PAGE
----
Ahead of shutdowns and protests called by Maoists, police stations in all West Bengal districts have been alerted to foil any rebel strikes in view of the completion of one year of joint forces’ operation on Friday against the guerrillas in and around this West Midnapore district belt.
"We are alert to the possibility (of Maoist offensive)," Director General of Police Bhupinder Singh told IANS, the anniversary eve of the joint forces' operation.
While police stations in all the districts have been alerted, special precautionary measures are in place in the three western districts - West Midnapore, Purulia and Bankura - which are considered the hotbed of rebel activity in the state.
"We have basically alerted all police stations. But maximum security has been taken in the areas of these three districts where Maoists are active," Singh said.
The joint security forces comprising central paramilitary troopers and crack units of the state armed police had launched the massive operation in and around this belt June 18 last year to flush out the Maoist guerrillas, who had virtually taken over the administration for seven months after torching police camps and driving out the civil administration.
The first anniversary of the operation comes two days after the security forces’ biggest success in the zone when they killed at least eight Maoist rebels in a fierce gunbattle at Ranjha forest, about 20 km from here.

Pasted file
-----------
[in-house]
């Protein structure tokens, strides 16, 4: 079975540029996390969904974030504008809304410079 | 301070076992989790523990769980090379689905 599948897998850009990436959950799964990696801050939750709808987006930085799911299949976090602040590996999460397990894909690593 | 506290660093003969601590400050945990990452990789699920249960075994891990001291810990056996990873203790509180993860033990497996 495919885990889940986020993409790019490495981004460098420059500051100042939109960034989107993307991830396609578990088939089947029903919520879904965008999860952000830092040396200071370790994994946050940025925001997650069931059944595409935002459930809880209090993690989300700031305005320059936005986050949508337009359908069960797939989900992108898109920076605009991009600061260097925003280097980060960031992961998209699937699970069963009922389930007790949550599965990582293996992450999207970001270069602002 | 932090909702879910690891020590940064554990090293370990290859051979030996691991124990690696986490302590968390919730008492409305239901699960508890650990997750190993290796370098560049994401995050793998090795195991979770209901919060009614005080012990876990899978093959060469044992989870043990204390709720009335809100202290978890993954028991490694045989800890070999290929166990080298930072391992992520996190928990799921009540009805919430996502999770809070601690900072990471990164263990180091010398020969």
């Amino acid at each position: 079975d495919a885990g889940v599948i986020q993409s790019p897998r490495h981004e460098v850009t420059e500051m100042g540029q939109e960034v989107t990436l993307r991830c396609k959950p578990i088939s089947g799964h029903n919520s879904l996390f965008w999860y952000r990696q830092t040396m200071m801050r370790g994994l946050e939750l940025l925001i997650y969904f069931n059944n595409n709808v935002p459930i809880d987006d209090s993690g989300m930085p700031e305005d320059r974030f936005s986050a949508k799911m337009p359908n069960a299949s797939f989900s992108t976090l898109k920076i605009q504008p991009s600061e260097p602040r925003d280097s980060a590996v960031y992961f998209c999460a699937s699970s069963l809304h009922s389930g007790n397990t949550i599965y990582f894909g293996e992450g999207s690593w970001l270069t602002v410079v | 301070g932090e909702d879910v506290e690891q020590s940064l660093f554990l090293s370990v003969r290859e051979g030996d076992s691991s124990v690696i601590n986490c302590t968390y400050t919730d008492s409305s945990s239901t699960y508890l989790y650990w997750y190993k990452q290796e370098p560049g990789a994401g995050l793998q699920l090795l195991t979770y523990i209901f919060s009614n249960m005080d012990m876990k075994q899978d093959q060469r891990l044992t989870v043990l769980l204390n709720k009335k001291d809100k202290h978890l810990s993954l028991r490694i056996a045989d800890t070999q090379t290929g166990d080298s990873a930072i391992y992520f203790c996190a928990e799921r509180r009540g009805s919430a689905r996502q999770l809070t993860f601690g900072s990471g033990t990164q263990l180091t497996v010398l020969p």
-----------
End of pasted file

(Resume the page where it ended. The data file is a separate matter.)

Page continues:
The Maoists have called a ‘Kala Divas’ (Black Day) June 20-21 in the state in memory of the "martyrs" killed in the joint forces’ operation.
The pro-Maoist tribal body People's Committee Against Police Atrocities (PCAPA) has given the call for a shutdown in West Midnapore, Bankura and Purulia districts in protest against the deaths of the leftwing guerrillas in the Ranjha forest encounter and the "killing of innocent villagers" by the security personnel during the one-year period.
A police official, who led the security forces in the Ranjha forest firefight, said: "We are apprehending some attacks."
West Midnapore Deputy Superintendent of Police (Operations) Anik Sarkar told IANS: "We have got intelligence inputs on the Maoist plans. But we won’t divulge them to the media because then they will change their strategy. Rest assured, we have taken all precautions."
Lalgarh had been on the boil since November 2008 when a landmine exploded on the route of the convoy of Chief Minister Buddhadeb Bhattacharjee and two other central ministers - Ram Vilas Paswan and Jitin Prasada.
Alleging police atrocities after the blast, the PCAPA, backed by Maoists, launched an agitation cutting off the area from the rest of West Midnapore district. The siege continued till the joint forces moved in and reclaimed the areas, though the rebels still continue to dominate parts of the terrain.